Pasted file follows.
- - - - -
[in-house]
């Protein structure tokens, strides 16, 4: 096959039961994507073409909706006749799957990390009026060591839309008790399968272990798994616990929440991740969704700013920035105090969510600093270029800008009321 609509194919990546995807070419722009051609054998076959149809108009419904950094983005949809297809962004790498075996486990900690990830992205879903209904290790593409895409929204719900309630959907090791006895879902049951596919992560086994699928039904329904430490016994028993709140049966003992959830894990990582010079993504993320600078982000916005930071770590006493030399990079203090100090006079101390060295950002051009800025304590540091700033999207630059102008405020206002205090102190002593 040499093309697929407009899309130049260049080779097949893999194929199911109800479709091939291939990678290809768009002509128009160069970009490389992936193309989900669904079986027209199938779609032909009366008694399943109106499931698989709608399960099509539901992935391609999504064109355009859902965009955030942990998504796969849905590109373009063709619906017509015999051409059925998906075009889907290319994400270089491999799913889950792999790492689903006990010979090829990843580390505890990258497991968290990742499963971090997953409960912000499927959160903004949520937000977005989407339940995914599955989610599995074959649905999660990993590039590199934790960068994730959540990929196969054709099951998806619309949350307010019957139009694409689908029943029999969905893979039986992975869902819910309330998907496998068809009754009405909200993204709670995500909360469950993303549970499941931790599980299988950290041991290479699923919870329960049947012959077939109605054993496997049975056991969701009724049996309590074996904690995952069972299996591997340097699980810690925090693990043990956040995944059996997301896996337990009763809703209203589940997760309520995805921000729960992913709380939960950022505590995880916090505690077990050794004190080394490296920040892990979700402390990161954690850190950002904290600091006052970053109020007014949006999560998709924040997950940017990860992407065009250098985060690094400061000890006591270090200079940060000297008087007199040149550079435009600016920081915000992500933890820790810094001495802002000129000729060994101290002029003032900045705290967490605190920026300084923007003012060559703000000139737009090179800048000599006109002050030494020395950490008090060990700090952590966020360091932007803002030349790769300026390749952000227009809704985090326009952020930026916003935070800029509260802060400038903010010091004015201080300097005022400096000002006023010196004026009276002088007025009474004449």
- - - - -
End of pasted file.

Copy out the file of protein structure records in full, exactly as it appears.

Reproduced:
[in-house]
């Protein structure tokens, strides 16, 4: 096959039961994507073409909706006749799957990390009026060591839309008790399968272990798994616990929440991740969704700013920035105090969510600093270029800008009321 609509194919990546995807070419722009051609054998076959149809108009419904950094983005949809297809962004790498075996486990900690990830992205879903209904290790593409895409929204719900309630959907090791006895879902049951596919992560086994699928039904329904430490016994028993709140049966003992959830894990990582010079993504993320600078982000916005930071770590006493030399990079203090100090006079101390060295950002051009800025304590540091700033999207630059102008405020206002205090102190002593 040499093309697929407009899309130049260049080779097949893999194929199911109800479709091939291939990678290809768009002509128009160069970009490389992936193309989900669904079986027209199938779609032909009366008694399943109106499931698989709608399960099509539901992935391609999504064109355009859902965009955030942990998504796969849905590109373009063709619906017509015999051409059925998906075009889907290319994400270089491999799913889950792999790492689903006990010979090829990843580390505890990258497991968290990742499963971090997953409960912000499927959160903004949520937000977005989407339940995914599955989610599995074959649905999660990993590039590199934790960068994730959540990929196969054709099951998806619309949350307010019957139009694409689908029943029999969905893979039986992975869902819910309330998907496998068809009754009405909200993204709670995500909360469950993303549970499941931790599980299988950290041991290479699923919870329960049947012959077939109605054993496997049975056991969701009724049996309590074996904690995952069972299996591997340097699980810690925090693990043990956040995944059996997301896996337990009763809703209203589940997760309520995805921000729960992913709380939960950022505590995880916090505690077990050794004190080394490296920040892990979700402390990161954690850190950002904290600091006052970053109020007014949006999560998709924040997950940017990860992407065009250098985060690094400061000890006591270090200079940060000297008087007199040149550079435009600016920081915000992500933890820790810094001495802002000129000729060994101290002029003032900045705290967490605190920026300084923007003012060559703000000139737009090179800048000599006109002050030494020395950490008090060990700090952590966020360091932007803002030349790769300026390749952000227009809704985090326009952020930026916003935070800029509260802060400038903010010091004015201080300097005022400096000002006023010196004026009276002088007025009474004449």